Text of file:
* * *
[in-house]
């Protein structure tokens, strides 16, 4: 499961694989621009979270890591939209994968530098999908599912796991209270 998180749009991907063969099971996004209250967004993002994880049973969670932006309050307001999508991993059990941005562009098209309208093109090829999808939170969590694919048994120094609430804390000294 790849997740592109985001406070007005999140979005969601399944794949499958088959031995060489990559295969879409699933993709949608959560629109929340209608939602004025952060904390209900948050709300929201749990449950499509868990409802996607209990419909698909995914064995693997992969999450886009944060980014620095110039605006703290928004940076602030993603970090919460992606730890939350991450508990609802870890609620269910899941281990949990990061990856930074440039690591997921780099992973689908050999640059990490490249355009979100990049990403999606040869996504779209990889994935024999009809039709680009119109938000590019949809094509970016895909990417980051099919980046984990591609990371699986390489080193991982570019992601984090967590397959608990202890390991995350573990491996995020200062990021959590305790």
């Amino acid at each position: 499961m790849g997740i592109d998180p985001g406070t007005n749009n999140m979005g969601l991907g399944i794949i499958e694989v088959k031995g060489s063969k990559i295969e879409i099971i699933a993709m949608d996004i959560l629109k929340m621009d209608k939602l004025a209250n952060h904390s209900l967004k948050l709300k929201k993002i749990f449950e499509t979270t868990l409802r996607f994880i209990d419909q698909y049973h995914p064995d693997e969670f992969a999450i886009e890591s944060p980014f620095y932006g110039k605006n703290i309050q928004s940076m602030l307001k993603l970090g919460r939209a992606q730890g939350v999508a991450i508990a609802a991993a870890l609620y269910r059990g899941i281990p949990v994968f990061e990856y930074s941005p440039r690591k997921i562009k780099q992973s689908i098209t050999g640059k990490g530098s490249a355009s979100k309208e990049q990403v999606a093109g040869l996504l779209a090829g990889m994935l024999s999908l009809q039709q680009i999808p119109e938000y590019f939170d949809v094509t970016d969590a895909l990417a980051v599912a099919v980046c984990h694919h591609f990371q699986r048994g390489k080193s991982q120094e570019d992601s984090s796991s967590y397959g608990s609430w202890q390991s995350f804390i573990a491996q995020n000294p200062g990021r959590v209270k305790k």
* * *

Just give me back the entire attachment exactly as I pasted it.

[in-house]
């Protein structure tokens, strides 16, 4: 499961694989621009979270890591939209994968530098999908599912796991209270 998180749009991907063969099971996004209250967004993002994880049973969670932006309050307001999508991993059990941005562009098209309208093109090829999808939170969590694919048994120094609430804390000294 790849997740592109985001406070007005999140979005969601399944794949499958088959031995060489990559295969879409699933993709949608959560629109929340209608939602004025952060904390209900948050709300929201749990449950499509868990409802996607209990419909698909995914064995693997992969999450886009944060980014620095110039605006703290928004940076602030993603970090919460992606730890939350991450508990609802870890609620269910899941281990949990990061990856930074440039690591997921780099992973689908050999640059990490490249355009979100990049990403999606040869996504779209990889994935024999009809039709680009119109938000590019949809094509970016895909990417980051099919980046984990591609990371699986390489080193991982570019992601984090967590397959608990202890390991995350573990491996995020200062990021959590305790």
């Amino acid at each position: 499961m790849g997740i592109d998180p985001g406070t007005n749009n999140m979005g969601l991907g399944i794949i499958e694989v088959k031995g060489s063969k990559i295969e879409i099971i699933a993709m949608d996004i959560l629109k929340m621009d209608k939602l004025a209250n952060h904390s209900l967004k948050l709300k929201k993002i749990f449950e499509t979270t868990l409802r996607f994880i209990d419909q698909y049973h995914p064995d693997e969670f992969a999450i886009e890591s944060p980014f620095y932006g110039k605006n703290i309050q928004s940076m602030l307001k993603l970090g919460r939209a992606q730890g939350v999508a991450i508990a609802a991993a870890l609620y269910r059990g899941i281990p949990v994968f990061e990856y930074s941005p440039r690591k997921i562009k780099q992973s689908i098209t050999g640059k990490g530098s490249a355009s979100k309208e990049q990403v999606a093109g040869l996504l779209a090829g990889m994935l024999s999908l009809q039709q680009i999808p119109e938000y590019f939170d949809v094509t970016d969590a895909l990417a980051v599912a099919v980046c984990h694919h591609f990371q699986r048994g390489k080193s991982q120094e570019d992601s984090s796991s967590y397959g608990s609430w202890q390991s995350f804390i573990a491996q995020n000294p200062g990021r959590v209270k305790k």